The CARES Act offers help to New Hampshire small businesses

SBA loans are designed to help firms weather the coronavirus crisis
Bruce Berke

Many small businesses breathed a sigh of relief when Congress passed the CARES Act to help prevent them from going under during the Covid-19 outbreak, providing hope that when it is safe to do so, they can bring their employees back and resume operations.

In the last few weeks, many of these business owners were forced to close their doors, which resulted in no income, or brought the money coming in down to a trickle. These business owners have explained how upsetting it has been to be forced to tell employees, some who’ve been with them for decades, that they couldn’t keep them on because they couldn’t make payroll. The reason that happened is most small businesses have very little cash flow — just enough to pay the bills for a few weeks or a month.

No doubt, many of these small businesses will now take loans to try and remain afloat. To help, the CARES Act has been passed by Congress and signed into law. A provision of that act is the Paycheck Protection Program, which offers forgivable loans to keep businesses open with the additional goal of retaining worker’s jobs.

These Paycheck Protection loans will be forgiven with conditions and must be used for payroll or bills such as rent, lease payments, and utilities. The influx of cash is meant to buy the business owner time to save the businesses that they worked so hard to create and keeps the jobs they provide from disappearing.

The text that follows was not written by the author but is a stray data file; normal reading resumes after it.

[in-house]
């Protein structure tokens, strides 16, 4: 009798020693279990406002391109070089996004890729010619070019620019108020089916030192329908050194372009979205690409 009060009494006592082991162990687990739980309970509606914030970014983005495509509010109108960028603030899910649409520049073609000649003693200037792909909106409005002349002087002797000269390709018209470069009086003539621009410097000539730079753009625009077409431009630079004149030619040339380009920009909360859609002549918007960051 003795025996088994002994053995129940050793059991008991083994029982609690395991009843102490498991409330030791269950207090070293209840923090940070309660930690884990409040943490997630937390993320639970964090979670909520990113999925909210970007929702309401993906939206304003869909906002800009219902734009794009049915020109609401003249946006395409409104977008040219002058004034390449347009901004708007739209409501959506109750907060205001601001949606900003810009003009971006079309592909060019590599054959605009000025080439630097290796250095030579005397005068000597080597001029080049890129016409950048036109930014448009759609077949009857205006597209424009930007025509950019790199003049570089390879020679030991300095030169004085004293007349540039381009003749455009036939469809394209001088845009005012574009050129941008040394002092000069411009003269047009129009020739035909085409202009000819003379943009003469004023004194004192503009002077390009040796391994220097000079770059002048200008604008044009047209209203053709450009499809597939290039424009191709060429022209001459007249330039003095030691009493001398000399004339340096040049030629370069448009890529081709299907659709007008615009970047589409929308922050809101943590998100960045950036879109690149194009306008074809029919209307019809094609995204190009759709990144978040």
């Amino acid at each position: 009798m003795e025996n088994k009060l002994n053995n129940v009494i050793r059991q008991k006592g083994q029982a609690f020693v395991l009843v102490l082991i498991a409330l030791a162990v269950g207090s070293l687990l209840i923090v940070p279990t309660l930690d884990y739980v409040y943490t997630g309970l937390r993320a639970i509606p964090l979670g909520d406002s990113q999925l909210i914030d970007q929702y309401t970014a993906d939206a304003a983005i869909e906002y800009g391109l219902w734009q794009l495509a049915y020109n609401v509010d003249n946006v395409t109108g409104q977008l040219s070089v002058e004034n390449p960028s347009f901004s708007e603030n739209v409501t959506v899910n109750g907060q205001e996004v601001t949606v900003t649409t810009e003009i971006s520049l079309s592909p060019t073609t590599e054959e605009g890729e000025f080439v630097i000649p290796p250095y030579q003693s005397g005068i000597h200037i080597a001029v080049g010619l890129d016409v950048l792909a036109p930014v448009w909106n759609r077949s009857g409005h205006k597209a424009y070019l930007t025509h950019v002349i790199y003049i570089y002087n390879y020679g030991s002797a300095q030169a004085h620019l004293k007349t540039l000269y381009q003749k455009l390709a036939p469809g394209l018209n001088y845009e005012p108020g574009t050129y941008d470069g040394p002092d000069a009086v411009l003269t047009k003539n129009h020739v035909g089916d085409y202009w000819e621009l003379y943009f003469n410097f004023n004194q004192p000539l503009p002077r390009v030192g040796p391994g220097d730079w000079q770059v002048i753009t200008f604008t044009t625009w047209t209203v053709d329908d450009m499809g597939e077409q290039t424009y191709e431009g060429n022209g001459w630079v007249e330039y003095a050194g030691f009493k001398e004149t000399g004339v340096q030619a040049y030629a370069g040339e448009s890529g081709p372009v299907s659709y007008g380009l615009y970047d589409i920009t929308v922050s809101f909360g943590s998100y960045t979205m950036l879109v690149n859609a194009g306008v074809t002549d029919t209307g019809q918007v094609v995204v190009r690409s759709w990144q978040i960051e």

But there are rules. For example, if the business brings back fewer employees than they had on the job the year prior, the amount of forgiveness would be reduced. And documentation of expenditures would be required for allowable expenses to be forgiven.

The loan is available to businesses with 500 or fewer employees, franchisees, self-employed individuals and a few others. Those small businesses applying will have to certify that the current economic conditions make the loan necessary and support ongoing operations. No personal or individual guarantees are required on these loans.

These Paycheck Protection loans have deferred payments on principal, interest and fees for six months and up to a year after issue. The rate will not exceed 5% and has a two-year maturity rate.

Businesses can also consider a Small Business Administration Economic Injury Disaster Loan (EIDL), but applicants must certify under threat of perjury they believe they are eligible for the EIDL loan.

Those who apply, are also eligible to receive a $10,000 emergency grant that takes only days to issue, although that grant would be subtracted from any loan forgiveness. For small businesses on the edge as a result of this crisis, this important provision will send quick cash to those who need it now to survive.

The SBA’s EIDL loans are not forgivable but may be better for certain types of businesses. The new CARES Act allows businesses with an SBA EIDL to roll them over into the new forgivable variety. Businesses can even apply for both if they are used for different expenses.

The expectation is that very soon any bank that currently is approved to issue SBA 7(a) loans will be welcoming applications for Paycheck Protection loans. And you can apply online. Businesses can contact SBA for information on the EIDL grant and loan.

Bruce Berke is state director of NFIB in New Hampshire, For more information and resources about the loans and loan process as well as mandated leave and tax credits under earlier Covid-19 legislation, visit or for state-specific information.

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